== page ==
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Question the Answers

Posted on June 15, 2012 and read 1,706 times

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pierno Question the AnswersAdam Pierno
Creative Director
Partners + Napier, Atlanta
Founder
Hunting the Spark

For fifteen years, I’ve sat in a quiet room with a copywriter, or a developer, or a planner or whoever had time and tried to invent solutions for clients’ problems. Usually in response to a brief, which gives us a sliver of the situation and context we’re working in. Invariably, this leads to a percentage of the ideas being “wrong” before they leave the room because of something we didn’t know about the client, the competition or the business environment. Nobody’s fault, but I’d put that percentage at about 20.

Creative people are smart. They want to create things, yes. But they really want to take problems apart and solve them. More and more often, there isn’t even a set expectation of what format the solution needs to take. I can’t think of a brief that I’ve worked on where some of the conversation wasn’t about the business problem itself. Not talking about ideas for how to communicate to the audience, or position the client’s product, but actually asking questions about the product. Where is it made? How will it be packaged? What’s the sales process like? What’s the margin? You want people to use it like this, but are we okay with it if they use it like this?

Early in my career as a junior, such questions received a patronizing head tilt by Account Execs. “Isn’t that adorable? He wants the client to think he understands their business,” and rarely merited an answer. On some occasions, questions like this annoyed and frustrated people. What I didn’t understand then was that the entire business of two companies couldn’t stop because the creative team had a question about the new steak sandwich. I’m sure deadlines make such questions seem more of a potential delay than a legitimate query. And sometimes they were actually passed on to the client and never returned. A lot of people want creatives to go away and come back with the answer, not come back with more questions. But the best solutions come from talking through those questions. So the best account folks, planners and clients are the rare few who welcome questions as an opportunity to find a new answer.

Here’s one thing I’ve learned: you’ll get a better reaction to questions if you give some answers of your own first.

Now that I interact more directly with clients, I try to ask the questions and honor the curiosity of teams in the agency. If I can’t get to the client, I try to find some other way to find out and get to the answer. I’m also not above taking a question and turning it into a potential add-on to an assignment. The client may not have asked us to solve this additional problem or even thought of it, but here’s a concept for how to address it.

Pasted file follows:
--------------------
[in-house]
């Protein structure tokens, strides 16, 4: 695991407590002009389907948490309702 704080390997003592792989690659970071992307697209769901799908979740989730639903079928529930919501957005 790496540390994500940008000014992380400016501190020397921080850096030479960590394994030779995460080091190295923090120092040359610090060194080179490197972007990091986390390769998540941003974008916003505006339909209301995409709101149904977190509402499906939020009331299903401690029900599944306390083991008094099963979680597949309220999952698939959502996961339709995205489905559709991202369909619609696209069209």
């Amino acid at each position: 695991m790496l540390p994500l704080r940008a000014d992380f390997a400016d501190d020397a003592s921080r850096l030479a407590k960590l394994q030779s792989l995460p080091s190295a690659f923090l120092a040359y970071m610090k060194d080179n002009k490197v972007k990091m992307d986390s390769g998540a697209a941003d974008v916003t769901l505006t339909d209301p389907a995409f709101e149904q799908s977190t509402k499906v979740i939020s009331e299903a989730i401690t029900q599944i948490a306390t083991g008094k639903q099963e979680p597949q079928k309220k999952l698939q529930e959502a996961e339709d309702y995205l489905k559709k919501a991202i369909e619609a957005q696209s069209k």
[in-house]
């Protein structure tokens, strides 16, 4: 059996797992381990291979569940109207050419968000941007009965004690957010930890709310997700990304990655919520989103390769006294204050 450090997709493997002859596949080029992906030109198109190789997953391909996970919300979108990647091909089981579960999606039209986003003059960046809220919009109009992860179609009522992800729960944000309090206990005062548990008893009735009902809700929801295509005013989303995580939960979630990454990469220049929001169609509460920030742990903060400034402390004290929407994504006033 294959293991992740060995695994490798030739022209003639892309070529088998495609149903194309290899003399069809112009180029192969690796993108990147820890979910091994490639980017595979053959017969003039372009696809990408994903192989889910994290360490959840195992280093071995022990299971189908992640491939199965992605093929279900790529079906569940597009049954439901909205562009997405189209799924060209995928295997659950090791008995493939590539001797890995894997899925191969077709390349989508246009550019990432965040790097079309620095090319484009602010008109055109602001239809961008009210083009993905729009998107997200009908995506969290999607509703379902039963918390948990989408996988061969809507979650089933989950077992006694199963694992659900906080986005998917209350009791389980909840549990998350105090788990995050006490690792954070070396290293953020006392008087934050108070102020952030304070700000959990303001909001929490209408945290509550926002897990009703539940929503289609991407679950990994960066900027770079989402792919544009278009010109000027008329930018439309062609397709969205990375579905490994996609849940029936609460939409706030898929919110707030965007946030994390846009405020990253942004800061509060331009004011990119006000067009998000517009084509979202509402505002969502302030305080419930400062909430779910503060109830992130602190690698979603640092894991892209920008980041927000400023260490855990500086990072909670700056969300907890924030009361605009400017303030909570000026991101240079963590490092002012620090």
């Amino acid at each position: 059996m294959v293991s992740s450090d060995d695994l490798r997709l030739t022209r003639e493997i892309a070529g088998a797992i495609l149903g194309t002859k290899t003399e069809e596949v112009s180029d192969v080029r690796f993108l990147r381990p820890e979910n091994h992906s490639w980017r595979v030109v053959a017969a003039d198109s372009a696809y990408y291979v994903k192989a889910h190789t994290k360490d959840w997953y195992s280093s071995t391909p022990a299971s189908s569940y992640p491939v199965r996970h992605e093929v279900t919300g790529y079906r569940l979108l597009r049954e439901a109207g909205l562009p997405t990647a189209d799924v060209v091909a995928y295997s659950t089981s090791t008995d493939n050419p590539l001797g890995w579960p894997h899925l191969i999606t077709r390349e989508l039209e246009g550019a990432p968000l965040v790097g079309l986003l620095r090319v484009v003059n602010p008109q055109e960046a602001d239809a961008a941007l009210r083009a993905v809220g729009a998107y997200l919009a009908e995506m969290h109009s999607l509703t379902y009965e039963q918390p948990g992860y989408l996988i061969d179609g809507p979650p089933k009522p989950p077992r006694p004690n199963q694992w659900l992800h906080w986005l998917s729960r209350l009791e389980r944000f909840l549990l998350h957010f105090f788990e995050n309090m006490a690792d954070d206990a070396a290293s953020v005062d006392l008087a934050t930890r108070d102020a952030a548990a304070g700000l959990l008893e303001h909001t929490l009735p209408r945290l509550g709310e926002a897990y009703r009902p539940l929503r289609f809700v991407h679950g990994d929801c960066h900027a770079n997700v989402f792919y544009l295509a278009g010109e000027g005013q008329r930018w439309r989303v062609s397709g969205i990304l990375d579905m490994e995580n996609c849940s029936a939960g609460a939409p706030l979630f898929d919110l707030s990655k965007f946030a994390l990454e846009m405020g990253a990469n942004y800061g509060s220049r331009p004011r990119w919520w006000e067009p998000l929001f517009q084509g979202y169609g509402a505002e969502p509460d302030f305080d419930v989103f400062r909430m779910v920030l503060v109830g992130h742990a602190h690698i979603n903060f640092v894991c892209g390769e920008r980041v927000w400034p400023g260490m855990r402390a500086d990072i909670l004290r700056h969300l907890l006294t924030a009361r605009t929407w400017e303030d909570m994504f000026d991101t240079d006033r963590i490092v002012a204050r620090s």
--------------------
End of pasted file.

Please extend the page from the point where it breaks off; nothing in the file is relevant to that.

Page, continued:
Recently, we got a project with no brief. Just a quick overview at the end of a meeting with the client. “Here’s our situation. Here’s the problem we need you to help us solve. Here’s the due date. Take a day and let’s get together for a brainstorm.” It was a naming and positioning assignment and it was due in less than two weeks. It came in so fast, our clients hadn’t had a chance to think much about it, either. They were under pressure to deliver the answer.

We knew next to nothing and had dozens of questions, but knew we couldn’t get anywhere by coming in with a list of questions. Instead, we took a few hours to put together a framework for a brainstorm with the same group. We had eight sheets full of word and phrases around the product, the problem, the audience and two blanks. We debated how each word related to the problem, took notes and added new thoughts. We crossed out words that seemed off and made some progress.

After a few minutes, I asked the first question. “Do you think this is for our core audience? Or should we think about a new group or sub-group?” Silence. Then, a ten-minute discussion on the matter and a decision made in that room. Then another question, “Are there changes we should make to the product or sales process to make it more attractive to that group, then?” Another good discussion, then another.  And where we couldn’t make a definitive decision, we put together a list of ideas to recommend to the sales team.

We spent more than half the session trading questions and ideas about the product itself. About how to make it different and more marketable. About weaknesses we saw. About ways we thought customers might misunderstand or misuse the product. And together we shaped the product strategy and as a result figured out the direction of the name. We turned what was initially a rush-naming project into the framework for a presentation of a new product category. We got the answers we wanted, and the client got more than they had even been asked to deliver.

Don’t be afraid of those questions. If you get shut down, find someone who will hear you out. Just talking about the questions can offer new answers.

 






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